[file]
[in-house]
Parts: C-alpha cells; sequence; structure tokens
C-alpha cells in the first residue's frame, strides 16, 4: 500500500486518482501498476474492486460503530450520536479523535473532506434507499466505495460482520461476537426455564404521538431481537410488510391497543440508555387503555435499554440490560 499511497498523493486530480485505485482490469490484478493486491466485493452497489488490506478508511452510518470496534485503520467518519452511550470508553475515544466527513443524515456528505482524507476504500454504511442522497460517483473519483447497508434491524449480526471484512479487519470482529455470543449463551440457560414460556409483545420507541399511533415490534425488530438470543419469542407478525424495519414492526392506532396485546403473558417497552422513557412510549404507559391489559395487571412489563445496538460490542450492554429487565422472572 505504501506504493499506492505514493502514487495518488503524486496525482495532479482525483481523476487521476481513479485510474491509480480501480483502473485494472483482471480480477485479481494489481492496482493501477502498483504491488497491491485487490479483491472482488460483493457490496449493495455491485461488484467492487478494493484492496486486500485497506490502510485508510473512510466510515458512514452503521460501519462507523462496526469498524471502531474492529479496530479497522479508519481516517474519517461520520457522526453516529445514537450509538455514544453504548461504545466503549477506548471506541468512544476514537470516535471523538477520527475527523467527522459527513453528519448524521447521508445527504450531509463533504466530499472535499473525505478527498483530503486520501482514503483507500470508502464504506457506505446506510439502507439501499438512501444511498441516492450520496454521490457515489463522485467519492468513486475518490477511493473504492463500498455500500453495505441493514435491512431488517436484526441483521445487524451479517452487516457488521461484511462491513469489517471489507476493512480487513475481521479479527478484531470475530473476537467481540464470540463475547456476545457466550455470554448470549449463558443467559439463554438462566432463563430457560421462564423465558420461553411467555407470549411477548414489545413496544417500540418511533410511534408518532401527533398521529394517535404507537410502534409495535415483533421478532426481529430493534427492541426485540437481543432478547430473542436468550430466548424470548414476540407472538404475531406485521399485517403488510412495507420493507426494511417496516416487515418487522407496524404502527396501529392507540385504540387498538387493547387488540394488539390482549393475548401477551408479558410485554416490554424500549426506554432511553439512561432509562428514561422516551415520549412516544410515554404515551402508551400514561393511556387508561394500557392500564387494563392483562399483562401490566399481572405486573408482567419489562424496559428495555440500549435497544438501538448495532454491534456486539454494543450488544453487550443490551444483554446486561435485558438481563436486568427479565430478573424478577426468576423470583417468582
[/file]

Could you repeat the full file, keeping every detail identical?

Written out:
[in-house]
Parts: C-alpha cells; sequence; structure tokens
C-alpha cells in the first residue's frame, strides 16, 4: 500500500486518482501498476474492486460503530450520536479523535473532506434507499466505495460482520461476537426455564404521538431481537410488510391497543440508555387503555435499554440490560 499511497498523493486530480485505485482490469490484478493486491466485493452497489488490506478508511452510518470496534485503520467518519452511550470508553475515544466527513443524515456528505482524507476504500454504511442522497460517483473519483447497508434491524449480526471484512479487519470482529455470543449463551440457560414460556409483545420507541399511533415490534425488530438470543419469542407478525424495519414492526392506532396485546403473558417497552422513557412510549404507559391489559395487571412489563445496538460490542450492554429487565422472572 505504501506504493499506492505514493502514487495518488503524486496525482495532479482525483481523476487521476481513479485510474491509480480501480483502473485494472483482471480480477485479481494489481492496482493501477502498483504491488497491491485487490479483491472482488460483493457490496449493495455491485461488484467492487478494493484492496486486500485497506490502510485508510473512510466510515458512514452503521460501519462507523462496526469498524471502531474492529479496530479497522479508519481516517474519517461520520457522526453516529445514537450509538455514544453504548461504545466503549477506548471506541468512544476514537470516535471523538477520527475527523467527522459527513453528519448524521447521508445527504450531509463533504466530499472535499473525505478527498483530503486520501482514503483507500470508502464504506457506505446506510439502507439501499438512501444511498441516492450520496454521490457515489463522485467519492468513486475518490477511493473504492463500498455500500453495505441493514435491512431488517436484526441483521445487524451479517452487516457488521461484511462491513469489517471489507476493512480487513475481521479479527478484531470475530473476537467481540464470540463475547456476545457466550455470554448470549449463558443467559439463554438462566432463563430457560421462564423465558420461553411467555407470549411477548414489545413496544417500540418511533410511534408518532401527533398521529394517535404507537410502534409495535415483533421478532426481529430493534427492541426485540437481543432478547430473542436468550430466548424470548414476540407472538404475531406485521399485517403488510412495507420493507426494511417496516416487515418487522407496524404502527396501529392507540385504540387498538387493547387488540394488539390482549393475548401477551408479558410485554416490554424500549426506554432511553439512561432509562428514561422516551415520549412516544410515554404515551402508551400514561393511556387508561394500557392500564387494563392483562399483562401490566399481572405486573408482567419489562424496559428495555440500549435497544438501538448495532454491534456486539454494543450488544453487550443490551444483554446486561435485558438481563436486568427479565430478573424478577426468576423470583417468582